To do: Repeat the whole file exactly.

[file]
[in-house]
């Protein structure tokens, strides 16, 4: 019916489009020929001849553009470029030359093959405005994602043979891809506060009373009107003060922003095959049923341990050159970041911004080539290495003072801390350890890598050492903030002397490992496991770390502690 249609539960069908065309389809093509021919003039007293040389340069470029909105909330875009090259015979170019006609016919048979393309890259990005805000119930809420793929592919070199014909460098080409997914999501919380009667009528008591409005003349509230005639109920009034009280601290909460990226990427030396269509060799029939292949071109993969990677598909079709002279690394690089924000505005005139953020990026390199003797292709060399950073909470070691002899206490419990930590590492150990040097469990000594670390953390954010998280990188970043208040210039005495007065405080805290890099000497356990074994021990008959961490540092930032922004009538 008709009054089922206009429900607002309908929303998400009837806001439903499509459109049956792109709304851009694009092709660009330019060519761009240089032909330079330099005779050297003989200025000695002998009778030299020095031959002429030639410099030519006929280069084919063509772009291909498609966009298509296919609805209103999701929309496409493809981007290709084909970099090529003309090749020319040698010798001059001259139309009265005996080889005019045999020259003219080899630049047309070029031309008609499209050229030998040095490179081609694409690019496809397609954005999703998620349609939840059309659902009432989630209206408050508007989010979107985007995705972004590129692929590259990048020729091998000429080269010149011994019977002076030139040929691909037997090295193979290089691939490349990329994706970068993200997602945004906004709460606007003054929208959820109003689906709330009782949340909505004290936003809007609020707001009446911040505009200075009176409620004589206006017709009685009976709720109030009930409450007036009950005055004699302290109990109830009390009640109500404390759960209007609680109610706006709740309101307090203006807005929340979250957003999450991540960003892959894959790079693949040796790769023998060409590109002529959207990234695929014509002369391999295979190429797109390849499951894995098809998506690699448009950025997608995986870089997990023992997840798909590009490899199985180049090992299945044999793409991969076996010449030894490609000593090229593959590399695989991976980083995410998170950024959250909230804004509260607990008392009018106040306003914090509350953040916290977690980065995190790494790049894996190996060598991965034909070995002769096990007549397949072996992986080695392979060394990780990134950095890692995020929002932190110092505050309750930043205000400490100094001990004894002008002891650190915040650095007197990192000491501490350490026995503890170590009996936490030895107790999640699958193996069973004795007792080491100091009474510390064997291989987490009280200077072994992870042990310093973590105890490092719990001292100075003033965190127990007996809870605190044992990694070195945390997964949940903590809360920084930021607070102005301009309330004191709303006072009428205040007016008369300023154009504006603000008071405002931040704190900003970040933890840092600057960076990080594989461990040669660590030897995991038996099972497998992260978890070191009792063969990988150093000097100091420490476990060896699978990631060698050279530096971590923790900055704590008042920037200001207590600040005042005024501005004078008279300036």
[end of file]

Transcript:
[in-house]
């Protein structure tokens, strides 16, 4: 019916489009020929001849553009470029030359093959405005994602043979891809506060009373009107003060922003095959049923341990050159970041911004080539290495003072801390350890890598050492903030002397490992496991770390502690 249609539960069908065309389809093509021919003039007293040389340069470029909105909330875009090259015979170019006609016919048979393309890259990005805000119930809420793929592919070199014909460098080409997914999501919380009667009528008591409005003349509230005639109920009034009280601290909460990226990427030396269509060799029939292949071109993969990677598909079709002279690394690089924000505005005139953020990026390199003797292709060399950073909470070691002899206490419990930590590492150990040097469990000594670390953390954010998280990188970043208040210039005495007065405080805290890099000497356990074994021990008959961490540092930032922004009538 008709009054089922206009429900607002309908929303998400009837806001439903499509459109049956792109709304851009694009092709660009330019060519761009240089032909330079330099005779050297003989200025000695002998009778030299020095031959002429030639410099030519006929280069084919063509772009291909498609966009298509296919609805209103999701929309496409493809981007290709084909970099090529003309090749020319040698010798001059001259139309009265005996080889005019045999020259003219080899630049047309070029031309008609499209050229030998040095490179081609694409690019496809397609954005999703998620349609939840059309659902009432989630209206408050508007989010979107985007995705972004590129692929590259990048020729091998000429080269010149011994019977002076030139040929691909037997090295193979290089691939490349990329994706970068993200997602945004906004709460606007003054929208959820109003689906709330009782949340909505004290936003809007609020707001009446911040505009200075009176409620004589206006017709009685009976709720109030009930409450007036009950005055004699302290109990109830009390009640109500404390759960209007609680109610706006709740309101307090203006807005929340979250957003999450991540960003892959894959790079693949040796790769023998060409590109002529959207990234695929014509002369391999295979190429797109390849499951894995098809998506690699448009950025997608995986870089997990023992997840798909590009490899199985180049090992299945044999793409991969076996010449030894490609000593090229593959590399695989991976980083995410998170950024959250909230804004509260607990008392009018106040306003914090509350953040916290977690980065995190790494790049894996190996060598991965034909070995002769096990007549397949072996992986080695392979060394990780990134950095890692995020929002932190110092505050309750930043205000400490100094001990004894002008002891650190915040650095007197990192000491501490350490026995503890170590009996936490030895107790999640699958193996069973004795007792080491100091009474510390064997291989987490009280200077072994992870042990310093973590105890490092719990001292100075003033965190127990007996809870605190044992990694070195945390997964949940903590809360920084930021607070102005301009309330004191709303006072009428205040007016008369300023154009504006603000008071405002931040704190900003970040933890840092600057960076990080594989461990040669660590030897995991038996099972497998992260978890070191009792063969990988150093000097100091420490476990060896699978990631060698050279530096971590923790900055704590008042920037200001207590600040005042005024501005004078008279300036």